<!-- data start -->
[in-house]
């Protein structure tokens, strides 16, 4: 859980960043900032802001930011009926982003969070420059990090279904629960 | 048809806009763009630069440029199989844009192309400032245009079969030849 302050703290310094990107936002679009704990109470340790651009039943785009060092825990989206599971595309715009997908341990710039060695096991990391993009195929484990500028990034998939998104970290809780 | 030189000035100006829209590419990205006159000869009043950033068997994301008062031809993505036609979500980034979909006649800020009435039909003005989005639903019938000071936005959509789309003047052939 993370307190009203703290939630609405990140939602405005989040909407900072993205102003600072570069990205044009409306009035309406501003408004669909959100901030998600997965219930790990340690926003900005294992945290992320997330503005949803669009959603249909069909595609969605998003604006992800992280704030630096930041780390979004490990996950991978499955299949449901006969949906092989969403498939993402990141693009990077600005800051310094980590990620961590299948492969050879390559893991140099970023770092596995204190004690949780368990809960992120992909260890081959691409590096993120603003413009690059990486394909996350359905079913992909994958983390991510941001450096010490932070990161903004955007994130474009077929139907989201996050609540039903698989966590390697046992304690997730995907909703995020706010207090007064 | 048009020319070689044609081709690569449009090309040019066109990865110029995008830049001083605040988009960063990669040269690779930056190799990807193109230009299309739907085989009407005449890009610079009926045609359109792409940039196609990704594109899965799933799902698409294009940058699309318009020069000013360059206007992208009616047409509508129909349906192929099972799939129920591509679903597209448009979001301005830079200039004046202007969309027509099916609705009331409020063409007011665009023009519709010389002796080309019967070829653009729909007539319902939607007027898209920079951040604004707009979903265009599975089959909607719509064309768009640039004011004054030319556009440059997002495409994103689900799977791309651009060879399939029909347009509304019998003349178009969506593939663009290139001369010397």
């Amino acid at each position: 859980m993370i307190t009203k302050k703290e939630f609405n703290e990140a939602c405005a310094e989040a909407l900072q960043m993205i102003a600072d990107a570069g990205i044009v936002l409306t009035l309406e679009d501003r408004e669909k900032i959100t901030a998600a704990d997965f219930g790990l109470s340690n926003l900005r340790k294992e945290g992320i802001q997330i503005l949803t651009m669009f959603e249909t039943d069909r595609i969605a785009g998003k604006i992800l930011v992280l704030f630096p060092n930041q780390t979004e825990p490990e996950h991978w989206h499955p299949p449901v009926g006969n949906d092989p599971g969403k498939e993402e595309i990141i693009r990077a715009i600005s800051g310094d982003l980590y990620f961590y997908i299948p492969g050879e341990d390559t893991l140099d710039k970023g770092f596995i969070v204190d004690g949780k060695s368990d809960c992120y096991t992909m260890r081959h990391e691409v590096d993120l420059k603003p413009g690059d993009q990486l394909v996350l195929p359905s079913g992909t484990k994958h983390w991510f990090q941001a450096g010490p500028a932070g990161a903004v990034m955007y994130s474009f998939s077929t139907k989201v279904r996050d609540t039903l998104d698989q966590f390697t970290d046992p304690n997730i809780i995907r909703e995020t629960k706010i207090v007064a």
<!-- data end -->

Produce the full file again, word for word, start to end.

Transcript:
[in-house]
């Protein structure tokens, strides 16, 4: 859980960043900032802001930011009926982003969070420059990090279904629960 | 048809806009763009630069440029199989844009192309400032245009079969030849 302050703290310094990107936002679009704990109470340790651009039943785009060092825990989206599971595309715009997908341990710039060695096991990391993009195929484990500028990034998939998104970290809780 | 030189000035100006829209590419990205006159000869009043950033068997994301008062031809993505036609979500980034979909006649800020009435039909003005989005639903019938000071936005959509789309003047052939 993370307190009203703290939630609405990140939602405005989040909407900072993205102003600072570069990205044009409306009035309406501003408004669909959100901030998600997965219930790990340690926003900005294992945290992320997330503005949803669009959603249909069909595609969605998003604006992800992280704030630096930041780390979004490990996950991978499955299949449901006969949906092989969403498939993402990141693009990077600005800051310094980590990620961590299948492969050879390559893991140099970023770092596995204190004690949780368990809960992120992909260890081959691409590096993120603003413009690059990486394909996350359905079913992909994958983390991510941001450096010490932070990161903004955007994130474009077929139907989201996050609540039903698989966590390697046992304690997730995907909703995020706010207090007064 | 048009020319070689044609081709690569449009090309040019066109990865110029995008830049001083605040988009960063990669040269690779930056190799990807193109230009299309739907085989009407005449890009610079009926045609359109792409940039196609990704594109899965799933799902698409294009940058699309318009020069000013360059206007992208009616047409509508129909349906192929099972799939129920591509679903597209448009979001301005830079200039004046202007969309027509099916609705009331409020063409007011665009023009519709010389002796080309019967070829653009729909007539319902939607007027898209920079951040604004707009979903265009599975089959909607719509064309768009640039004011004054030319556009440059997002495409994103689900799977791309651009060879399939029909347009509304019998003349178009969506593939663009290139001369010397």
């Amino acid at each position: 859980m993370i307190t009203k302050k703290e939630f609405n703290e990140a939602c405005a310094e989040a909407l900072q960043m993205i102003a600072d990107a570069g990205i044009v936002l409306t009035l309406e679009d501003r408004e669909k900032i959100t901030a998600a704990d997965f219930g790990l109470s340690n926003l900005r340790k294992e945290g992320i802001q997330i503005l949803t651009m669009f959603e249909t039943d069909r595609i969605a785009g998003k604006i992800l930011v992280l704030f630096p060092n930041q780390t979004e825990p490990e996950h991978w989206h499955p299949p449901v009926g006969n949906d092989p599971g969403k498939e993402e595309i990141i693009r990077a715009i600005s800051g310094d982003l980590y990620f961590y997908i299948p492969g050879e341990d390559t893991l140099d710039k970023g770092f596995i969070v204190d004690g949780k060695s368990d809960c992120y096991t992909m260890r081959h990391e691409v590096d993120l420059k603003p413009g690059d993009q990486l394909v996350l195929p359905s079913g992909t484990k994958h983390w991510f990090q941001a450096g010490p500028a932070g990161a903004v990034m955007y994130s474009f998939s077929t139907k989201v279904r996050d609540t039903l998104d698989q966590f390697t970290d046992p304690n997730i809780i995907r909703e995020t629960k706010i207090v007064a």